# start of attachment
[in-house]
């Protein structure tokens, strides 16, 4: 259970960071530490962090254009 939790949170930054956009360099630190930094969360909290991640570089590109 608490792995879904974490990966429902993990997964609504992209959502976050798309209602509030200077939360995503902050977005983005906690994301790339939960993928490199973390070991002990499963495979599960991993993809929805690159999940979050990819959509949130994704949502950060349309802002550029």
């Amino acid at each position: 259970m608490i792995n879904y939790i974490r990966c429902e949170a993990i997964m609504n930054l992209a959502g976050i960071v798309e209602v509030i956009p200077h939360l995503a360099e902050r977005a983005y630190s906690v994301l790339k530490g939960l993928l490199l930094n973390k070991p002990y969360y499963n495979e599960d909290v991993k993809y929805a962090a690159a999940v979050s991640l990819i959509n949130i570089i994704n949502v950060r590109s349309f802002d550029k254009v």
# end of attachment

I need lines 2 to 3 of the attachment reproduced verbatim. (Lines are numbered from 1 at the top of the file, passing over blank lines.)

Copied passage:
């Protein structure tokens, strides 16, 4: 259970960071530490962090254009 939790949170930054956009360099630190930094969360909290991640570089590109 608490792995879904974490990966429902993990997964609504992209959502976050798309209602509030200077939360995503902050977005983005906690994301790339939960993928490199973390070991002990499963495979599960991993993809929805690159999940979050990819959509949130994704949502950060349309802002550029």
């Amino acid at each position: 259970m608490i792995n879904y939790i974490r990966c429902e949170a993990i997964m609504n930054l992209a959502g976050i960071v798309e209602v509030i956009p200077h939360l995503a360099e902050r977005a983005y630190s906690v994301l790339k530490g939960l993928l490199l930094n973390k070991p002990y969360y499963n495979e599960d909290v991993k993809y929805a962090a690159a999940v979050s991640l990819i959509n949130i570089i994704n949502v950060r590109s349309f802002d550029k254009v």